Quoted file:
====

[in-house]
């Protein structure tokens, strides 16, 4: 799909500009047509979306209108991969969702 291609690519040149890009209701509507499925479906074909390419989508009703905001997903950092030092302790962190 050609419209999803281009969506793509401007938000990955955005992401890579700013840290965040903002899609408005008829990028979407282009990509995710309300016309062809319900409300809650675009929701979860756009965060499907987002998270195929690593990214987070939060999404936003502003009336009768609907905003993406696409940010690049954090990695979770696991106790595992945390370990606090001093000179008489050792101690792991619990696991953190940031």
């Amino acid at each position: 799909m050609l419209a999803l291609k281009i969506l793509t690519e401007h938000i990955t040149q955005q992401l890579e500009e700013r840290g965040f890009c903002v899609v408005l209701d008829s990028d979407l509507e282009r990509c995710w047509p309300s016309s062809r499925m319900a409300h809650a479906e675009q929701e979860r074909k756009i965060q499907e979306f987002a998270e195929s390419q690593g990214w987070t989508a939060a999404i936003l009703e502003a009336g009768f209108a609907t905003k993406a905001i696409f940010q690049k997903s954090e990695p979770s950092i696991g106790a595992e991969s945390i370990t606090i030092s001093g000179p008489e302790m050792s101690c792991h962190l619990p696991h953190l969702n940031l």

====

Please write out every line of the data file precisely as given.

[in-house]
């Protein structure tokens, strides 16, 4: 799909500009047509979306209108991969969702 291609690519040149890009209701509507499925479906074909390419989508009703905001997903950092030092302790962190 050609419209999803281009969506793509401007938000990955955005992401890579700013840290965040903002899609408005008829990028979407282009990509995710309300016309062809319900409300809650675009929701979860756009965060499907987002998270195929690593990214987070939060999404936003502003009336009768609907905003993406696409940010690049954090990695979770696991106790595992945390370990606090001093000179008489050792101690792991619990696991953190940031």
């Amino acid at each position: 799909m050609l419209a999803l291609k281009i969506l793509t690519e401007h938000i990955t040149q955005q992401l890579e500009e700013r840290g965040f890009c903002v899609v408005l209701d008829s990028d979407l509507e282009r990509c995710w047509p309300s016309s062809r499925m319900a409300h809650a479906e675009q929701e979860r074909k756009i965060q499907e979306f987002a998270e195929s390419q690593g990214w987070t989508a939060a999404i936003l009703e502003a009336g009768f209108a609907t905003k993406a905001i696409f940010q690049k997903s954090e990695p979770s950092i696991g106790a595992e991969s945390i370990t606090i030092s001093g000179p008489e302790m050792s101690c792991h962190l619990p696991h953190l969702n940031l």